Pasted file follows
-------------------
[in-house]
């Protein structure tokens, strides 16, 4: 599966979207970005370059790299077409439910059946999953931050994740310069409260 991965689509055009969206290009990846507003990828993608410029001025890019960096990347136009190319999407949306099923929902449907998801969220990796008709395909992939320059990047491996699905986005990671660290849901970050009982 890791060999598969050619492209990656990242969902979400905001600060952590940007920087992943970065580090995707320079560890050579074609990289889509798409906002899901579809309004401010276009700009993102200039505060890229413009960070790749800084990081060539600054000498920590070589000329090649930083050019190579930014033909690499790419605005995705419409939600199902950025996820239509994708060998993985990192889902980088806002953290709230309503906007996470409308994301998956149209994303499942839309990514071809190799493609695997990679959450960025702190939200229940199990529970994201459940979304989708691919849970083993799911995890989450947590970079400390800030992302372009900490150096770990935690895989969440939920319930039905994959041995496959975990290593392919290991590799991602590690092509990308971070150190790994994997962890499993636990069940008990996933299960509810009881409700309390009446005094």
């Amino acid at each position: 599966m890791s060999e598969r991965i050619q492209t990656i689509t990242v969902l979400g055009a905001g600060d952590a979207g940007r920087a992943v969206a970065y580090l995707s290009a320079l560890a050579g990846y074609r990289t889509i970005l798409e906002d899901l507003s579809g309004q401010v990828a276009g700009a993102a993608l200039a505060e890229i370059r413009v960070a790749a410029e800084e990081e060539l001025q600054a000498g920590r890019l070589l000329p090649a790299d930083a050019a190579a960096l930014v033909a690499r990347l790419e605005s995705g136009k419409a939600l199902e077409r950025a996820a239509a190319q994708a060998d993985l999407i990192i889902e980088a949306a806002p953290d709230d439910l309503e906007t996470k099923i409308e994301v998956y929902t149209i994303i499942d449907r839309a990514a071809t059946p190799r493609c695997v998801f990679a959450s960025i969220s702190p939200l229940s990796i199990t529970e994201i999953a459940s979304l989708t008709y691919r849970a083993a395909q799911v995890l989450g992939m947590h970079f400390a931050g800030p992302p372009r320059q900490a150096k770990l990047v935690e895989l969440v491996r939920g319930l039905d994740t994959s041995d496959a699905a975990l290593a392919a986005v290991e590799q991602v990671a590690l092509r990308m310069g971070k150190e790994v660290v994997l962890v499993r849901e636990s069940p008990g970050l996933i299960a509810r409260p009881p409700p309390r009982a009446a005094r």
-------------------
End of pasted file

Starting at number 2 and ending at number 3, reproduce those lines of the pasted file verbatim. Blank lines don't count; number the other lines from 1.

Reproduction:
């Protein structure tokens, strides 16, 4: 599966979207970005370059790299077409439910059946999953931050994740310069409260 991965689509055009969206290009990846507003990828993608410029001025890019960096990347136009190319999407949306099923929902449907998801969220990796008709395909992939320059990047491996699905986005990671660290849901970050009982 890791060999598969050619492209990656990242969902979400905001600060952590940007920087992943970065580090995707320079560890050579074609990289889509798409906002899901579809309004401010276009700009993102200039505060890229413009960070790749800084990081060539600054000498920590070589000329090649930083050019190579930014033909690499790419605005995705419409939600199902950025996820239509994708060998993985990192889902980088806002953290709230309503906007996470409308994301998956149209994303499942839309990514071809190799493609695997990679959450960025702190939200229940199990529970994201459940979304989708691919849970083993799911995890989450947590970079400390800030992302372009900490150096770990935690895989969440939920319930039905994959041995496959975990290593392919290991590799991602590690092509990308971070150190790994994997962890499993636990069940008990996933299960509810009881409700309390009446005094």
């Amino acid at each position: 599966m890791s060999e598969r991965i050619q492209t990656i689509t990242v969902l979400g055009a905001g600060d952590a979207g940007r920087a992943v969206a970065y580090l995707s290009a320079l560890a050579g990846y074609r990289t889509i970005l798409e906002d899901l507003s579809g309004q401010v990828a276009g700009a993102a993608l200039a505060e890229i370059r413009v960070a790749a410029e800084e990081e060539l001025q600054a000498g920590r890019l070589l000329p090649a790299d930083a050019a190579a960096l930014v033909a690499r990347l790419e605005s995705g136009k419409a939600l199902e077409r950025a996820a239509a190319q994708a060998d993985l999407i990192i889902e980088a949306a806002p953290d709230d439910l309503e906007t996470k099923i409308e994301v998956y929902t149209i994303i499942d449907r839309a990514a071809t059946p190799r493609c695997v998801f990679a959450s960025i969220s702190p939200l229940s990796i199990t529970e994201i999953a459940s979304l989708t008709y691919r849970a083993a395909q799911v995890l989450g992939m947590h970079f400390a931050g800030p992302p372009r320059q900490a150096k770990l990047v935690e895989l969440v491996r939920g319930l039905d994740t994959s041995d496959a699905a975990l290593a392919a986005v290991e590799q991602v990671a590690l092509r990308m310069g971070k150190e790994v660290v994997l962890v499993r849901e636990s069940p008990g970050l996933i299960a509810r409260p009881p409700p309390r009982a009446a005094r």